Taxes. They can make your head spin. And one of the most challenging features of the US taxation system is the fact that things can change in a heartbeat.
If you’re new to doing business taxes, you can often feel like Dr. Livingston – hacking your way through the dense underbrush using only a machete. Fear not. This post is about W-2 vs W-4: what’s the difference and when to use them. It’s just one of the many details we love to share with small businesses like yours so you can stay at the top of your taxation reporting game.
What Are They?
The W-2 is used at year-end. Required by the IRS, this document is used to report on employee income and taxes for the year.
The W-4 is used by the employer to collate tax withholding information on behalf of employees.
So, what’s the difference, technically speaking?
Incoming and Outgoing
The two forms are linked but serve different functions.
The W-2 is an employer-generated document provided to employees. Gross pay for the year is detailed on this form and details about tax deductions for state and local jurisdictions are shown. It is, therefore, outgoing information.
The W-4, on the other hand, details incoming information. The employee uses this form to advise payroll as to how much tax should be withheld from earned income. It thus informs the eventual W-2 at year-end.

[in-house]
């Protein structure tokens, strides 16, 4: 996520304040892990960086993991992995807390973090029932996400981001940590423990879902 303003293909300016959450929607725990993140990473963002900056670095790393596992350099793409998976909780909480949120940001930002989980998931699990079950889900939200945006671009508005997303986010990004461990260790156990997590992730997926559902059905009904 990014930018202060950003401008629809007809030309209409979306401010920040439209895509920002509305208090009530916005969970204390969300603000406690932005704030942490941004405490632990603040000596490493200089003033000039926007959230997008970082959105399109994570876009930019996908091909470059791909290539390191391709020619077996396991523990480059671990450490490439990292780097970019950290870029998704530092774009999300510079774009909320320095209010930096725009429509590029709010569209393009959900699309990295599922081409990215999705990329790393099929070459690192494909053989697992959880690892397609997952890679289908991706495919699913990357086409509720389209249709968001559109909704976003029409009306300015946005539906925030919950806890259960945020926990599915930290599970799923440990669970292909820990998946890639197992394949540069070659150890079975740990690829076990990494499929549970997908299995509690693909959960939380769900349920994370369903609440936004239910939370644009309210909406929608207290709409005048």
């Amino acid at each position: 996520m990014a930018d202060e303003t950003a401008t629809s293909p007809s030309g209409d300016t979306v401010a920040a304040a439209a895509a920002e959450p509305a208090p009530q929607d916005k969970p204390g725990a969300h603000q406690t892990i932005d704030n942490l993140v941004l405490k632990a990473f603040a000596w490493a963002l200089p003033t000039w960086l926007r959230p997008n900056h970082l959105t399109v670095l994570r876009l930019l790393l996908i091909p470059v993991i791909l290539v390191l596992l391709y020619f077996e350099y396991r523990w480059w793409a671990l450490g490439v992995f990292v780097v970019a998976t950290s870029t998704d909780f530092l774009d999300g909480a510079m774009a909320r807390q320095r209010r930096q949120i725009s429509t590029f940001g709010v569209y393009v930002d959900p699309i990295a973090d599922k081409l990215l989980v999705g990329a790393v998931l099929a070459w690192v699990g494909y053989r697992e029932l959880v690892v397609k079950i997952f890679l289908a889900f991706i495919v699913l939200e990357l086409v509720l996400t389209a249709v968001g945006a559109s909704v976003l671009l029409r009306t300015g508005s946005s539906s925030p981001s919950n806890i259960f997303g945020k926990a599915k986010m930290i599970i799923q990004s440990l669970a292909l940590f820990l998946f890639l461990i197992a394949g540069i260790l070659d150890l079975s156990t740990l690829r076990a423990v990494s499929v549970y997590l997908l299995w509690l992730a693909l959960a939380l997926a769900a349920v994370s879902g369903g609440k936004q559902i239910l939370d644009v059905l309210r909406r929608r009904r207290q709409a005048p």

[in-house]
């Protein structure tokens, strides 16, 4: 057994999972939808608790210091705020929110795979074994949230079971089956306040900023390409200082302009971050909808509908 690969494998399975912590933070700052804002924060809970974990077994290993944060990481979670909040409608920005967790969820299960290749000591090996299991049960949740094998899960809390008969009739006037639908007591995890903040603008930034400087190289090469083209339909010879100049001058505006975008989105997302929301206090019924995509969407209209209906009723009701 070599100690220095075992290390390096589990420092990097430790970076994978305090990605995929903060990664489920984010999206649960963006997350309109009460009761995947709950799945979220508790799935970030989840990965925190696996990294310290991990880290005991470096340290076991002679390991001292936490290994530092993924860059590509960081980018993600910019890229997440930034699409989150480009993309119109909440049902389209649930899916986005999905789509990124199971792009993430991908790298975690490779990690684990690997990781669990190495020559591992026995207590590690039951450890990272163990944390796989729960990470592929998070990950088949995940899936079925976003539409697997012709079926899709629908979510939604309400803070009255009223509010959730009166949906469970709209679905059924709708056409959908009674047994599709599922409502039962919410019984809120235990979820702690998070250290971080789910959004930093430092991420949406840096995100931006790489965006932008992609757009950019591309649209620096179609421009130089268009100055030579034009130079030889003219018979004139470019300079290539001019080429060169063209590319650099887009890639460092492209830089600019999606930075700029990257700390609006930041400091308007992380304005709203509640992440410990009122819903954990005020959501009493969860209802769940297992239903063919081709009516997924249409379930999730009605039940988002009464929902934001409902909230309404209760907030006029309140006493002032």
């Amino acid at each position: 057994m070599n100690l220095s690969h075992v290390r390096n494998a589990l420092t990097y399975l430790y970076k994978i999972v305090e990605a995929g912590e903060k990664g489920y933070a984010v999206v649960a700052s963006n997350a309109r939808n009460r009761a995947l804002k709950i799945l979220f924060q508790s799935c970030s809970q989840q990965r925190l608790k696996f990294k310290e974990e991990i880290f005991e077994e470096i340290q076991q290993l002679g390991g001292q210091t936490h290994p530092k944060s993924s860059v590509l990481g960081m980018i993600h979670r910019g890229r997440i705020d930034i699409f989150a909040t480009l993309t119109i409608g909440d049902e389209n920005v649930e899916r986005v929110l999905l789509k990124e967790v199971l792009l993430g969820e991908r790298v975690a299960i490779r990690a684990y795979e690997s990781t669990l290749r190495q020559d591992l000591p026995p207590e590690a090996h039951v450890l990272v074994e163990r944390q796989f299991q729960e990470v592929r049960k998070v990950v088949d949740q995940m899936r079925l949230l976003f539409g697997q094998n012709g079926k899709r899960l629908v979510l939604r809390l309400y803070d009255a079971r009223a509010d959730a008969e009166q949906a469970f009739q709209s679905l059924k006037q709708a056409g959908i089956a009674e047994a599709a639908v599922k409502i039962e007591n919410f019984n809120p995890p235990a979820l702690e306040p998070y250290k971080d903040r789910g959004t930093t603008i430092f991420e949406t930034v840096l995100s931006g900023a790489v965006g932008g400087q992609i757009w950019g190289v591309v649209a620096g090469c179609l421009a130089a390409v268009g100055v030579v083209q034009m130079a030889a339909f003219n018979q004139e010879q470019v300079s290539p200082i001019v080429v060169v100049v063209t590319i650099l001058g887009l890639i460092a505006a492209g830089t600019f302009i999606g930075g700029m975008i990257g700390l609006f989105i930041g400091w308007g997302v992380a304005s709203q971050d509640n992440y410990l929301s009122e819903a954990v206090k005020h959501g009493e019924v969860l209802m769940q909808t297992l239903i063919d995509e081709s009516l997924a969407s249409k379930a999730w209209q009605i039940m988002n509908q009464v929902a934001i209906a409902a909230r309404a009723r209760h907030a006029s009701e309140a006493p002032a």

W-4 gathers information and W-2 provides the same information, accumulated over the year, to the IRS.
Withholding Allowance Certificate – W-4
Every new hire should receive this form upon hiring, completing it in time for the first pay period on staff.
According to information provided by the employee on this form, payroll determines the amount of tax payable at all levels – local, state and federal.
The W-4 is accompanied by a worksheet with instructions to assist the employee in calculating the correct tax rate (the “allowance”). This figure correlates to marital status and number of dependents. A higher number indicates that less tax will be withheld.
Variances by State
A number of states employ the W-4 to determine state withholding taxes. Colorado and Mississippi are just 2. In states like Texas and Alaska, there’s no state withholding tax, so there’s no form applicable.
Overall, individual states have their own form for this purpose. Examples are Georgia and Kentucky. Be aware of the form protocols in your state or ensure that your employer is.
Support at Norton Financials
Do you dream of not having the books on your hands? Norton Financials can help with that. When the taxman cometh, you’ll be ready when you have Norton in your corner, keeping your reporting as neat as a pin.
We take the headache out of your daily accounting needs and streamline your bookkeeping systems, saving your company time and money. We know you like that idea!
Finally, if you’re a QuickBooks user, we’re here with QuickBooks consulting that ensures your staff is ready to take it on and run it like superstars. Contact us.